Fret Not Built for Speed

My children will never be world-class athletes. I know this. Because, if either (or both) of them were truly a gifted athlete, that sparkle would’ve shown through by now even though they’re eleven and seven. Sure, there are the outliers like Misty Copeland who didn’t grace ballet until she was 13, but these ‘late bloomers’ are the exception and their talent obvious; Copeland was a professional a mere two years later.

While I hope that both of my children are more coordinated and better athletes than I – trust me, this is a very low bar – I want them to participate in sports throughout their lives irrespective of their abilities for the sake of their health – and maybe even participate on an organized team to help them get into high school and/or college. Sports are emphasized in our household as part of being a well-rounded student – and having a less well-rounded, healthy body.


Field Day at my children’s school was last week. My first grade son participated in one 50-yard dash that was not timed. He performed respectably, finishing in the middle of his pack..

In the upper grades, students had the choice of whether to run the 600-meter race, which led off the day for those grades. My daughter, despite knowing that this was not one of her strengths, opted to run it. She chose to run a race she knew she wouldn’t win and she ran it the whole way. There is something noble in entering a contest you know you won’t win – even if this is done by a grunting tween – especially when everyone will see you lose. I admire her for it.

My husband, her friends and I cheered for her. [Having friends who will cheer for you is a great thing, by the way – more on this another time.] She was not particularly beautiful to watch – her father promises to work with her on her form – but she did it. And in this life, perseverance is far more valuable than speed. Very few people – even the fastest grade school runners – will ever make a living from their athletic prowess. But every profession requires the grit to grind through associated mind-numbing tasks in order to get beyond that level of work. Trust me on this, even if you’re a stereotypical millennial – you will have to do grunt work before you earn a corner office.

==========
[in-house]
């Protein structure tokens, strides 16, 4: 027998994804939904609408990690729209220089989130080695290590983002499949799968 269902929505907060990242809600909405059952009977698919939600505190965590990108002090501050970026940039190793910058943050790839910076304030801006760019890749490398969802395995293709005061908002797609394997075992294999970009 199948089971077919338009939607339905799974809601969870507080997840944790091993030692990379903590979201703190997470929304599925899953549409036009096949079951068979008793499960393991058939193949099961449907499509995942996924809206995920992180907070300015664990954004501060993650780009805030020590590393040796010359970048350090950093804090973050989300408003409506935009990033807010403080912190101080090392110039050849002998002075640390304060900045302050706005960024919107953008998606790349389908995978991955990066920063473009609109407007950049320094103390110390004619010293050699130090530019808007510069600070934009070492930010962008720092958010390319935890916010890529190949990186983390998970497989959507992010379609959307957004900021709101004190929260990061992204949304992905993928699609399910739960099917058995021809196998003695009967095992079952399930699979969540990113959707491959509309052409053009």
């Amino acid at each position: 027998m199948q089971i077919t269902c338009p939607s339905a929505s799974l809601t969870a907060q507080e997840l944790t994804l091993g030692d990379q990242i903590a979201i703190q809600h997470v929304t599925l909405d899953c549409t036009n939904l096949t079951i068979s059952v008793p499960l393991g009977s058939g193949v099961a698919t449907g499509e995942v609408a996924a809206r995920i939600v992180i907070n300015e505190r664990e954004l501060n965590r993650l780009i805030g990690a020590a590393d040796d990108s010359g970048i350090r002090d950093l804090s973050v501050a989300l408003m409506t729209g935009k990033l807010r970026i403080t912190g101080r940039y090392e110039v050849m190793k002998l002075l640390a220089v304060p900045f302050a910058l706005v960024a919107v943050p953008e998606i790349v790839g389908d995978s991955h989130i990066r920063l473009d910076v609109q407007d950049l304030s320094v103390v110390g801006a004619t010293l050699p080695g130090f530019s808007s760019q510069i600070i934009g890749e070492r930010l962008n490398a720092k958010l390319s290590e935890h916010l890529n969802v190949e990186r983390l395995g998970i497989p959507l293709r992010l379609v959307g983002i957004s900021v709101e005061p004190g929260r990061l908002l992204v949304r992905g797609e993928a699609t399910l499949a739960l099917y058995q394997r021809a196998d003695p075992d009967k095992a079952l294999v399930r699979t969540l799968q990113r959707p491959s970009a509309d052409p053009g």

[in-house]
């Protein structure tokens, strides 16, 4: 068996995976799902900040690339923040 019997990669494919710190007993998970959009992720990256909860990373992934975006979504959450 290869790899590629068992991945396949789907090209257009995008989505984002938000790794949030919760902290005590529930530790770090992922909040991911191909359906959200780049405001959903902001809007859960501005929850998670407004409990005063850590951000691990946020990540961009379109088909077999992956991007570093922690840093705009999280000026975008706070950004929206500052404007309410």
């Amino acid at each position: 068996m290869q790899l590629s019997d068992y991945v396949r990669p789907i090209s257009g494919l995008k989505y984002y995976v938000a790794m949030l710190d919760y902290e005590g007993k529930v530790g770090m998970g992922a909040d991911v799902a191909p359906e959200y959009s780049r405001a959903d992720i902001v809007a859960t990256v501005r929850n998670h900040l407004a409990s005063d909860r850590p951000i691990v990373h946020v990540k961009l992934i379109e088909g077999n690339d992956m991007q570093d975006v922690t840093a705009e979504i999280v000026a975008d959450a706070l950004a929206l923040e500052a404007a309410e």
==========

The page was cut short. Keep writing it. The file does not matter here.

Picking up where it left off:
There is tedium involved with writing a blog, even this blog, which is a passion project. Despite the technical help from the amazing Balanced Biz duo and Weebly’s simplicity, there are many blank screens and rough drafts to get through until this prose (which, regardless of your opinion of it is better than the first iteration, I promise) appears on your screen.

Now, to step off my soapbox and get back to the seed that ignited this post in the first place; my children’s Field Day. My daughter ran her personal best, shaving seven seconds off her best time for the distance. Nevertheless, she came in dead last of all the girls in her grade. I couldn’t have been prouder.

2 thoughts on “Fret Not Built for Speed

  1. Lynn O. Peterson says:

    Interesting post! Especially since Dan and I recently admired your daughter’s grace, posture and uninhibited spirit climbing the rocks around the koi pond…in front of two adult strangers, no less!

  2. your co-chair says:

    sister – i still have PTSD from field day at my childhood school. So much so that i can barely even watch field day. So – how lucky are we that our children are in an environment where they are supported and loved for what they do and how hard they try.

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